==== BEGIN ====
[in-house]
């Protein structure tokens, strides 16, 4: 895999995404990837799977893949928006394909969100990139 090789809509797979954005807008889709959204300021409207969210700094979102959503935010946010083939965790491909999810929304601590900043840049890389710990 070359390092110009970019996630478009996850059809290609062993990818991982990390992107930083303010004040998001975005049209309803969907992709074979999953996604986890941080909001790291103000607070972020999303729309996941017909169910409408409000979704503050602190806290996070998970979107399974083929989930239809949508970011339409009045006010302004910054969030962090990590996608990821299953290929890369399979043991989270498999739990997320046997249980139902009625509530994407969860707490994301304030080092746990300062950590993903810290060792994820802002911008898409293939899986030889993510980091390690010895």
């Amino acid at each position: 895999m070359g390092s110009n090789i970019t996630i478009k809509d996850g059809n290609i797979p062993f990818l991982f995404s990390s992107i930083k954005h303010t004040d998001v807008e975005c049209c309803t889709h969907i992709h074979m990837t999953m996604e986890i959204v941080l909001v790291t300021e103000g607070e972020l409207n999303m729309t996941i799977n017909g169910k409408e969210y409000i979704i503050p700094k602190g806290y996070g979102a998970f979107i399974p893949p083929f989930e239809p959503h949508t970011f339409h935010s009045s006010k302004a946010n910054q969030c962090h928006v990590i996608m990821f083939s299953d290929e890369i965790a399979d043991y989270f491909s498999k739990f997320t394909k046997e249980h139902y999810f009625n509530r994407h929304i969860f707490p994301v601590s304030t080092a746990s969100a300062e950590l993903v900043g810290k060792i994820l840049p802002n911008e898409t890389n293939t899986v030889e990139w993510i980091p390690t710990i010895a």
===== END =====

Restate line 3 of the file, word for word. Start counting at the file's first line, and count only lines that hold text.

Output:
């Amino acid at each position: 895999m070359g390092s110009n090789i970019t996630i478009k809509d996850g059809n290609i797979p062993f990818l991982f995404s990390s992107i930083k954005h303010t004040d998001v807008e975005c049209c309803t889709h969907i992709h074979m990837t999953m996604e986890i959204v941080l909001v790291t300021e103000g607070e972020l409207n999303m729309t996941i799977n017909g169910k409408e969210y409000i979704i503050p700094k602190g806290y996070g979102a998970f979107i399974p893949p083929f989930e239809p959503h949508t970011f339409h935010s009045s006010k302004a946010n910054q969030c962090h928006v990590i996608m990821f083939s299953d290929e890369i965790a399979d043991y989270f491909s498999k739990f997320t394909k046997e249980h139902y999810f009625n509530r994407h929304i969860f707490p994301v601590s304030t080092a746990s969100a300062e950590l993903v900043g810290k060792i994820l840049p802002n911008e898409t890389n293939t899986v030889e990139w993510i980091p390690t710990i010895a």